Sunday, September 15, 2013

TypeScript on your Build Server

Last week I wrote about making your TypeScript files compile on save by updating your project files. It is an easy update to make, but then what happens when you check into source control? You are probably going to get an error because your build server can not resolve Microsoft.TypeScript.targets

Two ways to make TypeScript compile on your build server

  1. You can install TypeScript on your build server.

The big problem with this solution is that it means you have to install a specific version of TypeScript on your build server, and thus make all of your project depend on that single version.

  1. You can check the TypeScript compiler into Source Control.

This may seem like an odd solution, but for right now I feel that it is the best way to go. It allows all of your projects to be independent of each other, and you do not need to install anything new on any of your servers. (This solution has been proposed to the TypeScript team; thanks, josundt!)

How to Add TypeScript to Source Control

This may look like a lot of steps, but do not worry! All of these steps are small, simple, and they will only take you a minute or two. :)

  1. Create a TypeScript folder in the root of your solution folder.
  2. Create a SDKs folder inside of the TypeScript folder.
  3. Create a MSBuild folder inside of the TypeScript folder.
  4. Copy the contents of your TypeScript SDKs install (where the TypeScript compiler, tsc.exe, is located) to the TypeScript\SDKs folder that you have created.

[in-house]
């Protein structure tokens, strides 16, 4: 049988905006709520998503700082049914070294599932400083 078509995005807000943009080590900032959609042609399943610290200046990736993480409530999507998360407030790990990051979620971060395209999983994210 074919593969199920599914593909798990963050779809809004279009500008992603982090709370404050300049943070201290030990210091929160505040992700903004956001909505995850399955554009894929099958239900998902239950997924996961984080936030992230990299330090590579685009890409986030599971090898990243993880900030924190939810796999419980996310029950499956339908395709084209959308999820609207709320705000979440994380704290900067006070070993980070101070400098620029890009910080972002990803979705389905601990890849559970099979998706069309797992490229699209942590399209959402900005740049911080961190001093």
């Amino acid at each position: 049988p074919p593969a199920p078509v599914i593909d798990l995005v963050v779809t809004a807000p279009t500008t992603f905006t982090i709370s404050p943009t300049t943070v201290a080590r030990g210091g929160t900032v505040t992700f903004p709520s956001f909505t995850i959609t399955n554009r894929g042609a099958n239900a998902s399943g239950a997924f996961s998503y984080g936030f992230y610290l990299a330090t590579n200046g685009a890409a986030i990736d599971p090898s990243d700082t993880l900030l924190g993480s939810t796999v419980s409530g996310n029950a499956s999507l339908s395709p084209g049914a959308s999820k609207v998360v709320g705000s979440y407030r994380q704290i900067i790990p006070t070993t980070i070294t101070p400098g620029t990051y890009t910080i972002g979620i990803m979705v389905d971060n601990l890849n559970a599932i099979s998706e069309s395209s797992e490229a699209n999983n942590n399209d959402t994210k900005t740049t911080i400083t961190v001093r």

• By default, that will be located at:
      C:\Program Files (x86)\Microsoft SDKs\TypeScript
  5. Copy the contents of your TypeScript MSBuild folder (where your TypeScript target files are located) to the TypeScript\MSBuild folder that you have created.
    • By default, for Visual Studio 2012, that will be located at:
      C:\Program Files (x86)\MSBuild\Microsoft\VisualStudio\v11.0\TypeScript
  6. Edit TypeScripts\MSBuild\Microsoft.TypeScript.targets to make the TscToolPath point to your local SDKs folder.
    • The original path would be:
      <TscToolPath Condition="'$(TscToolPath)' == ''">$(MSBuildProgramFiles32)\Microsoft SDKs\TypeScript</TscToolPath>
    • The new path should be:
      <TscToolPath Condition="'$(TscToolPath)' == ''">..\TypeScript\SDKs</TscToolPath>
  7. Open your project file for editing.
  8. Update your TypeScript project import to follow a relative path to the local folder.
    • The original path would be:
      <Import Project="$(MSBuildExtensionsPath32)\Microsoft\VisualStudio\v$(VisualStudioVersion)\TypeScript\Microsoft.TypeScript.targets" />
    • The new path should be:
      <Import Project="..\TypeScript\MSBuild\Microsoft.TypeScript.targets" />
  9. You're done! Reload your project and test it out; if that works, check it in.
Shout it



  1. Hi, Tom. Thanks for this -- this makes a great deal of sense, and I'm checking in v0.9.5 into source control now ;)

    One possible simplification to the process is around step 6, modifying the .targets file. Don't set the TscToolPath here, but instead do it in the .csproj file in step 8, and include a new PropertyGroup with a single TscToolPath element.

    The .targets file only sets TscToolPath if it's currently unset, so setting it in the CSPROJ file means that, when you come to upgrade the compiler version, you shouldn't have as many edits to do.

    I've created a gist of the MSBUILD fragment;

  2. Hello,

    I also had to add the tag TypeScriptToolsVersion in my csproj. Otherwise the hosted build controller on visual studio online complained about a wrong TypeScript compiler.

  3. Thanks for this, was helpful, been trying to sort out BundleTransformer to compile ts on the fly but this is a good stopgap

    1. My next post will be about using TypeScript with the BundleTransformer, so stay tuned!


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